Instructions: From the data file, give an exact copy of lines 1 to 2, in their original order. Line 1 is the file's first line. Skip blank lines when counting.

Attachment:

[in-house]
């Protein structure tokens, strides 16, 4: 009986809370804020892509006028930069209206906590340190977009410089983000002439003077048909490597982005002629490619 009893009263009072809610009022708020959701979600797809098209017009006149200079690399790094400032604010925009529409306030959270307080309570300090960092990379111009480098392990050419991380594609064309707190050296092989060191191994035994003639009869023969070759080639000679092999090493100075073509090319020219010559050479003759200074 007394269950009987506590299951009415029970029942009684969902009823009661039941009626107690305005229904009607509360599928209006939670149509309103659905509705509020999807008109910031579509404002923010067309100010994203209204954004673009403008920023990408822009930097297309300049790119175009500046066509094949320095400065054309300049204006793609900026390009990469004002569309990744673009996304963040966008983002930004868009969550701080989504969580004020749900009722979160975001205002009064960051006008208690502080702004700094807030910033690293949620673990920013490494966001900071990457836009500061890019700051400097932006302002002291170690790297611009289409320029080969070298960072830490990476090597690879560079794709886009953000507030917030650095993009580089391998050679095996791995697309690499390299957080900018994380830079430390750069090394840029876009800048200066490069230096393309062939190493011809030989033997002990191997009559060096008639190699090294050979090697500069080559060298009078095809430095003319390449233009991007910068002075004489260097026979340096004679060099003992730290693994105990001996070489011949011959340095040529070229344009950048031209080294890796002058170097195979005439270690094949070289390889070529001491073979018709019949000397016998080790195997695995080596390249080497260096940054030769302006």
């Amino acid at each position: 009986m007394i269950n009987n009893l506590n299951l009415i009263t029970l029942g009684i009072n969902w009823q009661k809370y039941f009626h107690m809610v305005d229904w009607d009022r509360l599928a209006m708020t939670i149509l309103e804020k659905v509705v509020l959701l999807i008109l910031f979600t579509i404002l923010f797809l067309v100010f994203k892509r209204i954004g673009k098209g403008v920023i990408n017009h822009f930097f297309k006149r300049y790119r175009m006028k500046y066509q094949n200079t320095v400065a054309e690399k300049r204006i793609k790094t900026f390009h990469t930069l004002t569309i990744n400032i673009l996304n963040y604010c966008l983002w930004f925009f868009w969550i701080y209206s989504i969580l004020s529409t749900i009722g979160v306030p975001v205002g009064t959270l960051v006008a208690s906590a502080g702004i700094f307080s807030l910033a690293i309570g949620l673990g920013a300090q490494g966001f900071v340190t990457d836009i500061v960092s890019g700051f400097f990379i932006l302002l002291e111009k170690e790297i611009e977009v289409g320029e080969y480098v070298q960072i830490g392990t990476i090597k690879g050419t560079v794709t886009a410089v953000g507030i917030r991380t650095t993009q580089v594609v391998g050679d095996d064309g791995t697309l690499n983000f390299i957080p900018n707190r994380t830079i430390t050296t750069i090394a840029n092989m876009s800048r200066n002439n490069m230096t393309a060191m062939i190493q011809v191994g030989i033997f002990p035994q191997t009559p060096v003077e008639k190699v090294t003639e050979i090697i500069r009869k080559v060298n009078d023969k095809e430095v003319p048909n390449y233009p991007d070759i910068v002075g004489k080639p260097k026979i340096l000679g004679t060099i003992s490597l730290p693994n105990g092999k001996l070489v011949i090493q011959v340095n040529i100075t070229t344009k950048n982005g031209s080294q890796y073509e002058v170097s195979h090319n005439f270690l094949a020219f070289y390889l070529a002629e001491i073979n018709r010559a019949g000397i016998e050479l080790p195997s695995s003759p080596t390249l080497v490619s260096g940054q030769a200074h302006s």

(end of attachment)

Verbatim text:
[in-house]
């Protein structure tokens, strides 16, 4: 009986809370804020892509006028930069209206906590340190977009410089983000002439003077048909490597982005002629490619 009893009263009072809610009022708020959701979600797809098209017009006149200079690399790094400032604010925009529409306030959270307080309570300090960092990379111009480098392990050419991380594609064309707190050296092989060191191994035994003639009869023969070759080639000679092999090493100075073509090319020219010559050479003759200074 007394269950009987506590299951009415029970029942009684969902009823009661039941009626107690305005229904009607509360599928209006939670149509309103659905509705509020999807008109910031579509404002923010067309100010994203209204954004673009403008920023990408822009930097297309300049790119175009500046066509094949320095400065054309300049204006793609900026390009990469004002569309990744673009996304963040966008983002930004868009969550701080989504969580004020749900009722979160975001205002009064960051006008208690502080702004700094807030910033690293949620673990920013490494966001900071990457836009500061890019700051400097932006302002002291170690790297611009289409320029080969070298960072830490990476090597690879560079794709886009953000507030917030650095993009580089391998050679095996791995697309690499390299957080900018994380830079430390750069090394840029876009800048200066490069230096393309062939190493011809030989033997002990191997009559060096008639190699090294050979090697500069080559060298009078095809430095003319390449233009991007910068002075004489260097026979340096004679060099003992730290693994105990001996070489011949011959340095040529070229344009950048031209080294890796002058170097195979005439270690094949070289390889070529001491073979018709019949000397016998080790195997695995080596390249080497260096940054030769302006």